In Brief

Up to a third of Rishi Sunak’s £30bn Covid package was ‘old money passed off as new’

IFS says chancellor’s spin on recycled cash is ‘corrosive to public trust’

Rishi Sunak has been accused of “twisting the figures” by rechannelling up to £10bn of planned government spending to pay for his new deal to save jobs threatened by the coronavirus pandemic.

The chancellor last week unveiled an economic aid package that that Treasury said was worth “up to £30bn”. But an analysis of the Sunak’s summer statement by the Institute for Fiscal Studies (IFS) found that at least £8bn and up to a third of the pledged cash would come from trimming back or cancelling previously planned projects.

This bid to “pass off old money as new spending”, as The Times puts it, is “corrosive to trust”, the spending watchdog is warning.

“All that extra money is not quite what it seems,” said IFS director Paul Johnson.

The watchdog says that “the package unveiled by the chancellor included £5.5bn in transport and infrastructure projects announced by Boris Johnson that was in fact money reallocated from other schemes”, The Guardian reports.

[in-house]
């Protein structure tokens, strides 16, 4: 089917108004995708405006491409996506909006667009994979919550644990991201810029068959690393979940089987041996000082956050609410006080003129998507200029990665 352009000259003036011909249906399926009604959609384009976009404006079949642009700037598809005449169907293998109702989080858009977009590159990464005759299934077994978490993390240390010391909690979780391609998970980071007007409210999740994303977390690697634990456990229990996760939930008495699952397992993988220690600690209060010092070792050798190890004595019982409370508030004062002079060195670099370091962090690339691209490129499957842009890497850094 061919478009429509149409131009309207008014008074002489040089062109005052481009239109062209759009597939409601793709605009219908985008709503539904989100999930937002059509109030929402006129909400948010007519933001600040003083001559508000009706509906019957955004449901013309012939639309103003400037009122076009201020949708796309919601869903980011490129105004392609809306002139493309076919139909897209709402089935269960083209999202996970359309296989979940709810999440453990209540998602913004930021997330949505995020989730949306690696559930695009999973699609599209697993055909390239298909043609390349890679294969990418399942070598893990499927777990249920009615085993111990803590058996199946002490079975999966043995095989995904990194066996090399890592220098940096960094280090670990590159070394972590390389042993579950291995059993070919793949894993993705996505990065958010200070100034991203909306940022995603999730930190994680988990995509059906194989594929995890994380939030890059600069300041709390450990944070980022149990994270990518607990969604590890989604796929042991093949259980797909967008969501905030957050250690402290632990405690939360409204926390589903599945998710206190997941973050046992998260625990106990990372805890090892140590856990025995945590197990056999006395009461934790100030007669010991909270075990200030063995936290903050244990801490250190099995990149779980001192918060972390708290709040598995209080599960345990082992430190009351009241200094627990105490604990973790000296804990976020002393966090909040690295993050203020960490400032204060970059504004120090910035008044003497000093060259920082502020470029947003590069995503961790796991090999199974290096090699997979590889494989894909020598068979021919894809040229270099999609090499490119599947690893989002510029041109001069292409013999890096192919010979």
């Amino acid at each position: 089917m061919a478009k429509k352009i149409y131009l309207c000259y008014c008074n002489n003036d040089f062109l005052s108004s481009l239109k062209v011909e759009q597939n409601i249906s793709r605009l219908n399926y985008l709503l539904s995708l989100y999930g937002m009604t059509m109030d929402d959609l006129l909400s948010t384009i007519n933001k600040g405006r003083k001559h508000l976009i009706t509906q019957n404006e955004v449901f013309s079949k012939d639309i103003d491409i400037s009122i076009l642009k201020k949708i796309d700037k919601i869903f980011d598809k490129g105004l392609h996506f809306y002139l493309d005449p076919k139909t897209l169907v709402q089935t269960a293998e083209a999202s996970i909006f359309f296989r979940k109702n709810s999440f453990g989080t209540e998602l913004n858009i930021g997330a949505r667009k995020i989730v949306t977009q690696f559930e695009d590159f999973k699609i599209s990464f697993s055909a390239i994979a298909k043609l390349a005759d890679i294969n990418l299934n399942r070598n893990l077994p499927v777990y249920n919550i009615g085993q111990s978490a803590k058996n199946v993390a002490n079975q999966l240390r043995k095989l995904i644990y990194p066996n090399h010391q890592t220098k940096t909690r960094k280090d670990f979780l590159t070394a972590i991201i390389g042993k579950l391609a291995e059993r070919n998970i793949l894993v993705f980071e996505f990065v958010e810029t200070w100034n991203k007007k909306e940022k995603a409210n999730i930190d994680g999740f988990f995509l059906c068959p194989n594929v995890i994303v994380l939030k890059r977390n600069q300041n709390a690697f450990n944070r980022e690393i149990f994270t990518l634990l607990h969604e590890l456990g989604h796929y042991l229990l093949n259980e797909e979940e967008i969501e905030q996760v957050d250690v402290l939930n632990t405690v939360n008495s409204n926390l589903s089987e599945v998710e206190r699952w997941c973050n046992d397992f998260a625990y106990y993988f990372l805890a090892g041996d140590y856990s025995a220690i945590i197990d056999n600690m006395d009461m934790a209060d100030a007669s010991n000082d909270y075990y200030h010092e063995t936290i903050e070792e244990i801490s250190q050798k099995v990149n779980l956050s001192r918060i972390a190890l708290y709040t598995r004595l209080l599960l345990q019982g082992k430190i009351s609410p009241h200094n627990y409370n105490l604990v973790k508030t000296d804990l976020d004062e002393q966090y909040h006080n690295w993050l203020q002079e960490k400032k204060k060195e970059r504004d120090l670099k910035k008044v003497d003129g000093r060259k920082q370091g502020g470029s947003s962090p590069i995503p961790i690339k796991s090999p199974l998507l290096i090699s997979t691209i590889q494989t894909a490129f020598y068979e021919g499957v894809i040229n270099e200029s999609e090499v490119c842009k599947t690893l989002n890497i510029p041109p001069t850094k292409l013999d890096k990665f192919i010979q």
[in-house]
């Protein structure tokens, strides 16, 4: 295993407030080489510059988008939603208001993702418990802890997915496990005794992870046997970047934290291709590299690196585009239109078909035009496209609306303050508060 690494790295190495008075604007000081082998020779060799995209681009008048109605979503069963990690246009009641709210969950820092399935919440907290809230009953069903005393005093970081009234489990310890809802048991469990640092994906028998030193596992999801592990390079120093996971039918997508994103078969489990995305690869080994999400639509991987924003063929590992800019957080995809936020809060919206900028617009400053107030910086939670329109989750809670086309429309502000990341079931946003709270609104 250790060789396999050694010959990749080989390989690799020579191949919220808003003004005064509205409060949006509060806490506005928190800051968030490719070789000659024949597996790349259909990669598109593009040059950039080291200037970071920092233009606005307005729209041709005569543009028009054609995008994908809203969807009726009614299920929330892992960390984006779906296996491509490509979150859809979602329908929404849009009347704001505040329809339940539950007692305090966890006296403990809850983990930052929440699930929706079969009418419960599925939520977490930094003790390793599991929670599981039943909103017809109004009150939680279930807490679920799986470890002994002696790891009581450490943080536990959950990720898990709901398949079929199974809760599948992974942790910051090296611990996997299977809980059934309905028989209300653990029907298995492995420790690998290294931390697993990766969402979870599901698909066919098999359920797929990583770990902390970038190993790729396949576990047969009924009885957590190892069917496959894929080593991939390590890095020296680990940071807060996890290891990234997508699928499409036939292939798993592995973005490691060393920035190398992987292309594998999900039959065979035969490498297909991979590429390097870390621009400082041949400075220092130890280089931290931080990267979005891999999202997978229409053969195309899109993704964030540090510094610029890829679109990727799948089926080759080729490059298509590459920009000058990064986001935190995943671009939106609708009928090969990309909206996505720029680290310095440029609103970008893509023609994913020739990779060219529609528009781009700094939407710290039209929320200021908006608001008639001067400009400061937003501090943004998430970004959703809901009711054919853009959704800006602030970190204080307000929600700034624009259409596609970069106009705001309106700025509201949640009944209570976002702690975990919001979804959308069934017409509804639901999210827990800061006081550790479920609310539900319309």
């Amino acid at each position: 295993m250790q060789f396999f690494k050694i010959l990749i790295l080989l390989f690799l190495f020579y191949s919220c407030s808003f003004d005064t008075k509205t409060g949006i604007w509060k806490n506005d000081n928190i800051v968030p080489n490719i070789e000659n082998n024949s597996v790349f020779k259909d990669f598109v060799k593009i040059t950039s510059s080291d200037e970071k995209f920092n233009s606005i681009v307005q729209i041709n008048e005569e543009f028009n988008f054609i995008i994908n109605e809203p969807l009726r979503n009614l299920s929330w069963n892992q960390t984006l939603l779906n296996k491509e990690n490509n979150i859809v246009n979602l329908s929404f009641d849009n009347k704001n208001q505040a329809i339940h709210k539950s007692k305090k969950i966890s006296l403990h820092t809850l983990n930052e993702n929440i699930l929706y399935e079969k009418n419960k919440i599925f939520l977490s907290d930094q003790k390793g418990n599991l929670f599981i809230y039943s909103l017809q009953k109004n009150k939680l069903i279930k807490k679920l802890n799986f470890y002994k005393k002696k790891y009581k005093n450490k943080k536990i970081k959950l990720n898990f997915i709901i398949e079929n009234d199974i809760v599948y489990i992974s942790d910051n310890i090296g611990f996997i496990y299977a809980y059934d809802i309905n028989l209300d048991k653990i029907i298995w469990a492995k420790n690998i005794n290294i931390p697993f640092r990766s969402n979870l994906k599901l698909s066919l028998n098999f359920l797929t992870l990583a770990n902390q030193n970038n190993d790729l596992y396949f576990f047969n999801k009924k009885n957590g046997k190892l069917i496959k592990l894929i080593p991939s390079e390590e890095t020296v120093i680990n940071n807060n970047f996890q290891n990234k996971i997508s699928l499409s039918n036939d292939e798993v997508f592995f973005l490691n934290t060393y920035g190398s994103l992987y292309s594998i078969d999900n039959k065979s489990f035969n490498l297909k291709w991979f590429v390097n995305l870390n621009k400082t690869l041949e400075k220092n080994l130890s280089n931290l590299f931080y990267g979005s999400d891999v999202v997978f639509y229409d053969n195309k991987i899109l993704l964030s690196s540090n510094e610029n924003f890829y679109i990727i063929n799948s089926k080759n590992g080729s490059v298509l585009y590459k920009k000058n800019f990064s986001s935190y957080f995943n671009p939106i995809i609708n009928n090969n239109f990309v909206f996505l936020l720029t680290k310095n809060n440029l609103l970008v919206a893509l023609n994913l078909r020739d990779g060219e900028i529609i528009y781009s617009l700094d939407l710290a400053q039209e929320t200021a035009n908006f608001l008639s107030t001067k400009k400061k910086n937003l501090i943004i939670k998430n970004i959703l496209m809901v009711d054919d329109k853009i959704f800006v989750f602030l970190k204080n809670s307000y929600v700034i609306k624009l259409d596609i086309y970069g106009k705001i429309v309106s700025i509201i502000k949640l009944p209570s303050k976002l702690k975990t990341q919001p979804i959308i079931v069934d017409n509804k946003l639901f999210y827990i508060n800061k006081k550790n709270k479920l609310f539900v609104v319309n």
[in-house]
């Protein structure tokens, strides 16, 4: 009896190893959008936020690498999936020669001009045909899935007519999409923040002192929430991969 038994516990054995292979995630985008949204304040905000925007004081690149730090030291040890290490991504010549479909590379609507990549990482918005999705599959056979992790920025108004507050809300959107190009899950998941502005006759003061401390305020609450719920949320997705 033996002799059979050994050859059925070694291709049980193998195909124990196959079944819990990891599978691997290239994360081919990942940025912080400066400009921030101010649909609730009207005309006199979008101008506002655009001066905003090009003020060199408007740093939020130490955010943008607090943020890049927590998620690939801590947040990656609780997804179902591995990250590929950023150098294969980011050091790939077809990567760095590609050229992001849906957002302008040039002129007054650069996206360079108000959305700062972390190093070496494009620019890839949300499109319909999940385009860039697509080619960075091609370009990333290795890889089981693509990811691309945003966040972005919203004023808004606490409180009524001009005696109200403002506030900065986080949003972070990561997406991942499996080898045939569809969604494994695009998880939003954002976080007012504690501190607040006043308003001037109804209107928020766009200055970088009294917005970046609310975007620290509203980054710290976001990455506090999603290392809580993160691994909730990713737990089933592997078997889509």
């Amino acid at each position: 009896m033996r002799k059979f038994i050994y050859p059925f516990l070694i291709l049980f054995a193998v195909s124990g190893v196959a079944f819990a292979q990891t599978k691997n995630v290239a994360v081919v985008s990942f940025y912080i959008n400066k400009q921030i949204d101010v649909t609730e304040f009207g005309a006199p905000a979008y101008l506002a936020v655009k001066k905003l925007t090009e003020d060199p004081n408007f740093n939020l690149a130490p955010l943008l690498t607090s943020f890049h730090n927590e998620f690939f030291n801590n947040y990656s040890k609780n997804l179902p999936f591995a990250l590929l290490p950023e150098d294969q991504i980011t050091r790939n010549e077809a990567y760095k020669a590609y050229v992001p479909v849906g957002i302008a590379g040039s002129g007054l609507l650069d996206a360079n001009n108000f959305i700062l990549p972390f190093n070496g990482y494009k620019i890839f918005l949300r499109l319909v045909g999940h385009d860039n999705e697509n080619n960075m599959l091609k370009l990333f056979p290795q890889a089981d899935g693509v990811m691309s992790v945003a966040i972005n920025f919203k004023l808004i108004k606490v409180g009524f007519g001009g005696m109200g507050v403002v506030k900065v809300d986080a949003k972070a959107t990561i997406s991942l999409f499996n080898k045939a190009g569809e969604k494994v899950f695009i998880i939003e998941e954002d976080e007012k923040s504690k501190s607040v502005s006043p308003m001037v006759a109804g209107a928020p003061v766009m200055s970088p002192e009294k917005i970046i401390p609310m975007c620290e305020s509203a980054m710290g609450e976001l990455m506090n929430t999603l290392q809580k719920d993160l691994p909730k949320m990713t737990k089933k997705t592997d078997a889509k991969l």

This “represents an increase of precisely zero this year on budget plans,” IFS boss Johnson said. “It is a reallocation from one set of projects to another.”

The measures announced by Sunak also include a “Jobs Retention Bonus” of £1,000 to be paid to businesses for every furloughed employee kept on as staff until at least January 2021.

But the Office for Budget Responsibility (OBR), the government’s independent fiscal watchdog, this week predicted that not every employer would claim the bonus - which would bring the total cost of Sunak’s aid package down to about £20bn.

IFS associate director David Phillips, who conducted the new analysis, concludes that “the £30bn package turns out to be more like £12bn of additional spending plus some £8bn or so reallocated from previously planned projects”.

A spokesperson for the Treasury told The Times that the claim was “wrong”. The summer statement figures were not final and would be properly costed as part of a normal budget forecast process in the autumn, the spokesperson added.

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